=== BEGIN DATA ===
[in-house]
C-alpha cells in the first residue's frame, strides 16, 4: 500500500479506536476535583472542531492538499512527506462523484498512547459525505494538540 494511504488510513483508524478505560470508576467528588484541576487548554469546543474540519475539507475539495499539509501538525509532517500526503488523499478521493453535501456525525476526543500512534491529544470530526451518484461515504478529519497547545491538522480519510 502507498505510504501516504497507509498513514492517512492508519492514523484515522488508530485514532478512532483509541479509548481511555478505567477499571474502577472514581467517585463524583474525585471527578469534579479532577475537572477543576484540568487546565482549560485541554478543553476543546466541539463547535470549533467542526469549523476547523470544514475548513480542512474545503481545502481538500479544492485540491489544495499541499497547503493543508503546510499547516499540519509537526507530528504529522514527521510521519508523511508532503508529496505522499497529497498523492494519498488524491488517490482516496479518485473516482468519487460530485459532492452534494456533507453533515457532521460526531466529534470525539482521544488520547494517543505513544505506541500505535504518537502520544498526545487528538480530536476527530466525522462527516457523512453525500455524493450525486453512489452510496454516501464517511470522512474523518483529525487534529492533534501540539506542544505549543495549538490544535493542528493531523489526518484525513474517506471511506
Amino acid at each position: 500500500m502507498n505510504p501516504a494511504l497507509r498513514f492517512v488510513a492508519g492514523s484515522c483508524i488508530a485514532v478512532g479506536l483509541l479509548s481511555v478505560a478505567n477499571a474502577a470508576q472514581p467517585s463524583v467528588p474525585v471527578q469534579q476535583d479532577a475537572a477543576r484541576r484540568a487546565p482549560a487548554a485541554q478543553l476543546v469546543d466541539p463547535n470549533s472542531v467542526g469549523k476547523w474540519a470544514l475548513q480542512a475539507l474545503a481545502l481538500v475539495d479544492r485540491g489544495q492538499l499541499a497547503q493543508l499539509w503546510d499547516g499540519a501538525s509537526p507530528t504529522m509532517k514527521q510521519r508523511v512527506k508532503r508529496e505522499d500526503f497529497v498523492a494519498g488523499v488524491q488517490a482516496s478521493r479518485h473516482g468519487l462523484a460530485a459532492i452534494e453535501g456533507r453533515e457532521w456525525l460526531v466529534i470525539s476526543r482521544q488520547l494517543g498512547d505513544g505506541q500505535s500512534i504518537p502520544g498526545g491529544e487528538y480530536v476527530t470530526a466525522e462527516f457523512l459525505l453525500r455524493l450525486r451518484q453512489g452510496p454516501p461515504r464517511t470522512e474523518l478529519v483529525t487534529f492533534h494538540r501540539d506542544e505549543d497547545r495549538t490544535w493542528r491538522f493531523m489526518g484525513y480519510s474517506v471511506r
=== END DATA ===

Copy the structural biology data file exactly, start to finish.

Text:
[in-house]
C-alpha cells in the first residue's frame, strides 16, 4: 500500500479506536476535583472542531492538499512527506462523484498512547459525505494538540 494511504488510513483508524478505560470508576467528588484541576487548554469546543474540519475539507475539495499539509501538525509532517500526503488523499478521493453535501456525525476526543500512534491529544470530526451518484461515504478529519497547545491538522480519510 502507498505510504501516504497507509498513514492517512492508519492514523484515522488508530485514532478512532483509541479509548481511555478505567477499571474502577472514581467517585463524583474525585471527578469534579479532577475537572477543576484540568487546565482549560485541554478543553476543546466541539463547535470549533467542526469549523476547523470544514475548513480542512474545503481545502481538500479544492485540491489544495499541499497547503493543508503546510499547516499540519509537526507530528504529522514527521510521519508523511508532503508529496505522499497529497498523492494519498488524491488517490482516496479518485473516482468519487460530485459532492452534494456533507453533515457532521460526531466529534470525539482521544488520547494517543505513544505506541500505535504518537502520544498526545487528538480530536476527530466525522462527516457523512453525500455524493450525486453512489452510496454516501464517511470522512474523518483529525487534529492533534501540539506542544505549543495549538490544535493542528493531523489526518484525513474517506471511506
Amino acid at each position: 500500500m502507498n505510504p501516504a494511504l497507509r498513514f492517512v488510513a492508519g492514523s484515522c483508524i488508530a485514532v478512532g479506536l483509541l479509548s481511555v478505560a478505567n477499571a474502577a470508576q472514581p467517585s463524583v467528588p474525585v471527578q469534579q476535583d479532577a475537572a477543576r484541576r484540568a487546565p482549560a487548554a485541554q478543553l476543546v469546543d466541539p463547535n470549533s472542531v467542526g469549523k476547523w474540519a470544514l475548513q480542512a475539507l474545503a481545502l481538500v475539495d479544492r485540491g489544495q492538499l499541499a497547503q493543508l499539509w503546510d499547516g499540519a501538525s509537526p507530528t504529522m509532517k514527521q510521519r508523511v512527506k508532503r508529496e505522499d500526503f497529497v498523492a494519498g488523499v488524491q488517490a482516496s478521493r479518485h473516482g468519487l462523484a460530485a459532492i452534494e453535501g456533507r453533515e457532521w456525525l460526531v466529534i470525539s476526543r482521544q488520547l494517543g498512547d505513544g505506541q500505535s500512534i504518537p502520544g498526545g491529544e487528538y480530536v476527530t470530526a466525522e462527516f457523512l459525505l453525500r455524493l450525486r451518484q453512489g452510496p454516501p461515504r464517511t470522512e474523518l478529519v483529525t487534529f492533534h494538540r501540539d506542544e505549543d497547545r495549538t490544535w493542528r491538522f493531523m489526518g484525513y480519510s474517506v471511506r